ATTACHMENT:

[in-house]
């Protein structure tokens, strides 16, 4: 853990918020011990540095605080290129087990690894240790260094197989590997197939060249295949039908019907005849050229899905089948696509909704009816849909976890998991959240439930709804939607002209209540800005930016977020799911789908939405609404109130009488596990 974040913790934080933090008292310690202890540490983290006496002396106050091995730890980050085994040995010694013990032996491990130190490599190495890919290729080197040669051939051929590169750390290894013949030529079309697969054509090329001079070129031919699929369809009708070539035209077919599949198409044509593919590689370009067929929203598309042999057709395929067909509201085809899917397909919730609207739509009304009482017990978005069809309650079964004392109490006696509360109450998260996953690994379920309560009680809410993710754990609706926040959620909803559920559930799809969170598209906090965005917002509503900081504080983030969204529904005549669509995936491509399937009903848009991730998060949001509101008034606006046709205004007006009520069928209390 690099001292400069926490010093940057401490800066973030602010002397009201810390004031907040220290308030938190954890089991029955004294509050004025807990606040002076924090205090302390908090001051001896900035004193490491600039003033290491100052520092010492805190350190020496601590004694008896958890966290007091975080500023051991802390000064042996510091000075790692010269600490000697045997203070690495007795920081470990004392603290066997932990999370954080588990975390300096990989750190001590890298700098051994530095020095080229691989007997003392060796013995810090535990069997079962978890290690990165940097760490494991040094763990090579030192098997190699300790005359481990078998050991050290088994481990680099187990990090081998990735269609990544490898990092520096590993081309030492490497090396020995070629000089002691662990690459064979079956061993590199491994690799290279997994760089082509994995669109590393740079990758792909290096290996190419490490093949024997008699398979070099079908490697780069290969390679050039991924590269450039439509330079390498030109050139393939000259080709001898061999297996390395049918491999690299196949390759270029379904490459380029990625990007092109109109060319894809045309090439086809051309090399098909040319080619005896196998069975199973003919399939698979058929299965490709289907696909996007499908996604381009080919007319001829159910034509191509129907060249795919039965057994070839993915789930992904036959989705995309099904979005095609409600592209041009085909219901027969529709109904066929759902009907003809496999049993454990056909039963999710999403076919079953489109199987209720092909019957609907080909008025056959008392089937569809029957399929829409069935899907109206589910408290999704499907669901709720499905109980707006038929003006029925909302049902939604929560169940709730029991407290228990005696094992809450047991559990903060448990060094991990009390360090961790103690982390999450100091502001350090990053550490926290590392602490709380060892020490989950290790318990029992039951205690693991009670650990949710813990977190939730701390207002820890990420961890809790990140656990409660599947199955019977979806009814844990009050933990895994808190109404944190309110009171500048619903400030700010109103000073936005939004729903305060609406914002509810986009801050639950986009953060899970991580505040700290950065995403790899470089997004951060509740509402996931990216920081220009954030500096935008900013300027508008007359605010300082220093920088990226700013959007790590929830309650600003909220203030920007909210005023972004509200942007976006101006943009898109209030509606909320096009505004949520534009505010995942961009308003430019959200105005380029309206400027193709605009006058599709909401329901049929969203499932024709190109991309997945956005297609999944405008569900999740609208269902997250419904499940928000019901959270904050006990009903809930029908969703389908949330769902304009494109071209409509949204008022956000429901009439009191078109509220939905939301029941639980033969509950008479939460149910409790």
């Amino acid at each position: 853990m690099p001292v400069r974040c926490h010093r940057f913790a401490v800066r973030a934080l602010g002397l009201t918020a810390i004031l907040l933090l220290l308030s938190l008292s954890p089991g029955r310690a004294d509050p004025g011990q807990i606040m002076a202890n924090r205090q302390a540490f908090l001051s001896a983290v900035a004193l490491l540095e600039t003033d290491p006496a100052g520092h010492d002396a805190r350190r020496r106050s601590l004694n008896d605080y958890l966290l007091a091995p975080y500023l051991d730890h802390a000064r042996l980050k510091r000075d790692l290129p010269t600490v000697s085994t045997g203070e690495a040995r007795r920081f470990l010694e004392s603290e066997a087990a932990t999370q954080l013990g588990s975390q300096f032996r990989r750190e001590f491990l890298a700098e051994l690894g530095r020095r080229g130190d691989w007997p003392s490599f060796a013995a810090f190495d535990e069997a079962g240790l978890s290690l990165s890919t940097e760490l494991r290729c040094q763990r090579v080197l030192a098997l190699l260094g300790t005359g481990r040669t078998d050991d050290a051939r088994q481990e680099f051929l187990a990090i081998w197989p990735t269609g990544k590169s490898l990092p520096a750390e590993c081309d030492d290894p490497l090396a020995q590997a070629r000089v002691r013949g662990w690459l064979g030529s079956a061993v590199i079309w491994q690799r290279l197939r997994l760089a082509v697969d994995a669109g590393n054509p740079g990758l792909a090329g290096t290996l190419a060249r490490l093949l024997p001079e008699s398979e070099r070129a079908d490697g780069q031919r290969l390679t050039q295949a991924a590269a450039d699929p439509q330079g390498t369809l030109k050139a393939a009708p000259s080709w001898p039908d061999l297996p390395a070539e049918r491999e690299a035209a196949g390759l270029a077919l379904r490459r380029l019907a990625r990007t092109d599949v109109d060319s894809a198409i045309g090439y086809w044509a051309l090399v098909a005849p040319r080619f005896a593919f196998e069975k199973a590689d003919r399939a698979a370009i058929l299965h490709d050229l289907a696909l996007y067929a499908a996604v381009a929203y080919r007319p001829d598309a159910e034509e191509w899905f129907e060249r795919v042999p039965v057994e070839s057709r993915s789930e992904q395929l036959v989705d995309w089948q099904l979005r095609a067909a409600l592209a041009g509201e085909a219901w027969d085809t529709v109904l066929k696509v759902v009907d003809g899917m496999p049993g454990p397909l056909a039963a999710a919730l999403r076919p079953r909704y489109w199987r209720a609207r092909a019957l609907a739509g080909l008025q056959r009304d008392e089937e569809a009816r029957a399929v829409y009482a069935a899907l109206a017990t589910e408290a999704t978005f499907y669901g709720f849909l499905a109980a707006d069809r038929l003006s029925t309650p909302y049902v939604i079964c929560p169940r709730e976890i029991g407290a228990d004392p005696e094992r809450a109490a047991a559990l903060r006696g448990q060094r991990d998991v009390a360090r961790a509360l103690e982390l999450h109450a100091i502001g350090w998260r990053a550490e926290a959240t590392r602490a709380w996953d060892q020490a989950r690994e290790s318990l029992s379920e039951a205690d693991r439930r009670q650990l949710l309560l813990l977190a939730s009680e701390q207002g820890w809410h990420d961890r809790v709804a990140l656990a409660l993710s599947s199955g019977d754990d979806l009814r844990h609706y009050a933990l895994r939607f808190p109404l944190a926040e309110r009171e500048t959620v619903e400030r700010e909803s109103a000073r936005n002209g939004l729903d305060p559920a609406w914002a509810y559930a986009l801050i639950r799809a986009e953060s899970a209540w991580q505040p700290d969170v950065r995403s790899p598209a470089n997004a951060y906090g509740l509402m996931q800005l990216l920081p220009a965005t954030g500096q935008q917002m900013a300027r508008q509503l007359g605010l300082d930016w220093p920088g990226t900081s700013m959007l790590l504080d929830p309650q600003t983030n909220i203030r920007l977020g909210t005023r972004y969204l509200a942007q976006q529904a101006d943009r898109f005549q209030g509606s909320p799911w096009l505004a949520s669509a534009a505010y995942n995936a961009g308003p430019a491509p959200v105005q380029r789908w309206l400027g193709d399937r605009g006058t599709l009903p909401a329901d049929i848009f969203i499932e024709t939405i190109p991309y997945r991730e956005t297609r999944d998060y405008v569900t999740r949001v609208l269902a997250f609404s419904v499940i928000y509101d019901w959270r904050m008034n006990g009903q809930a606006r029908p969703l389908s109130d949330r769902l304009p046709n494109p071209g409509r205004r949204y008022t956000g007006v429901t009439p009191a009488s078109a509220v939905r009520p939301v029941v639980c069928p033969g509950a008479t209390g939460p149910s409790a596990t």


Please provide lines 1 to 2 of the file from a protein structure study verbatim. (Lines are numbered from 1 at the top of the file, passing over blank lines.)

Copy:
[in-house]
């Protein structure tokens, strides 16, 4: 853990918020011990540095605080290129087990690894240790260094197989590997197939060249295949039908019907005849050229899905089948696509909704009816849909976890998991959240439930709804939607002209209540800005930016977020799911789908939405609404109130009488596990 974040913790934080933090008292310690202890540490983290006496002396106050091995730890980050085994040995010694013990032996491990130190490599190495890919290729080197040669051939051929590169750390290894013949030529079309697969054509090329001079070129031919699929369809009708070539035209077919599949198409044509593919590689370009067929929203598309042999057709395929067909509201085809899917397909919730609207739509009304009482017990978005069809309650079964004392109490006696509360109450998260996953690994379920309560009680809410993710754990609706926040959620909803559920559930799809969170598209906090965005917002509503900081504080983030969204529904005549669509995936491509399937009903848009991730998060949001509101008034606006046709205004007006009520069928209390 690099001292400069926490010093940057401490800066973030602010002397009201810390004031907040220290308030938190954890089991029955004294509050004025807990606040002076924090205090302390908090001051001896900035004193490491600039003033290491100052520092010492805190350190020496601590004694008896958890966290007091975080500023051991802390000064042996510091000075790692010269600490000697045997203070690495007795920081470990004392603290066997932990999370954080588990975390300096990989750190001590890298700098051994530095020095080229691989007997003392060796013995810090535990069997079962978890290690990165940097760490494991040094763990090579030192098997190699300790005359481990078998050991050290088994481990680099187990990090081998990735269609990544490898990092520096590993081309030492490497090396020995070629000089002691662990690459064979079956061993590199491994690799290279997994760089082509994995669109590393740079990758792909290096290996190419490490093949024997008699398979070099079908490697780069290969390679050039991924590269450039439509330079390498030109050139393939000259080709001898061999297996390395049918491999690299196949390759270029379904490459380029990625990007092109109109060319894809045309090439086809051309090399098909040319080619005896196998069975199973003919399939698979058929299965490709289907696909996007499908996604381009080919007319001829159910034509191509129907060249795919039965057994070839993915789930992904036959989705995309099904979005095609409600592209041009085909219901027969529709109904066929759902009907003809496999049993454990056909039963999710999403076919079953489109199987209720092909019957609907080909008025056959008392089937569809029957399929829409069935899907109206589910408290999704499907669901709720499905109980707006038929003006029925909302049902939604929560169940709730029991407290228990005696094992809450047991559990903060448990060094991990009390360090961790103690982390999450100091502001350090990053550490926290590392602490709380060892020490989950290790318990029992039951205690693991009670650990949710813990977190939730701390207002820890990420961890809790990140656990409660599947199955019977979806009814844990009050933990895994808190109404944190309110009171500048619903400030700010109103000073936005939004729903305060609406914002509810986009801050639950986009953060899970991580505040700290950065995403790899470089997004951060509740509402996931990216920081220009954030500096935008900013300027508008007359605010300082220093920088990226700013959007790590929830309650600003909220203030920007909210005023972004509200942007976006101006943009898109209030509606909320096009505004949520534009505010995942961009308003430019959200105005380029309206400027193709605009006058599709909401329901049929969203499932024709190109991309997945956005297609999944405008569900999740609208269902997250419904499940928000019901959270904050006990009903809930029908969703389908949330769902304009494109071209409509949204008022956000429901009439009191078109509220939905939301029941639980033969509950008479939460149910409790």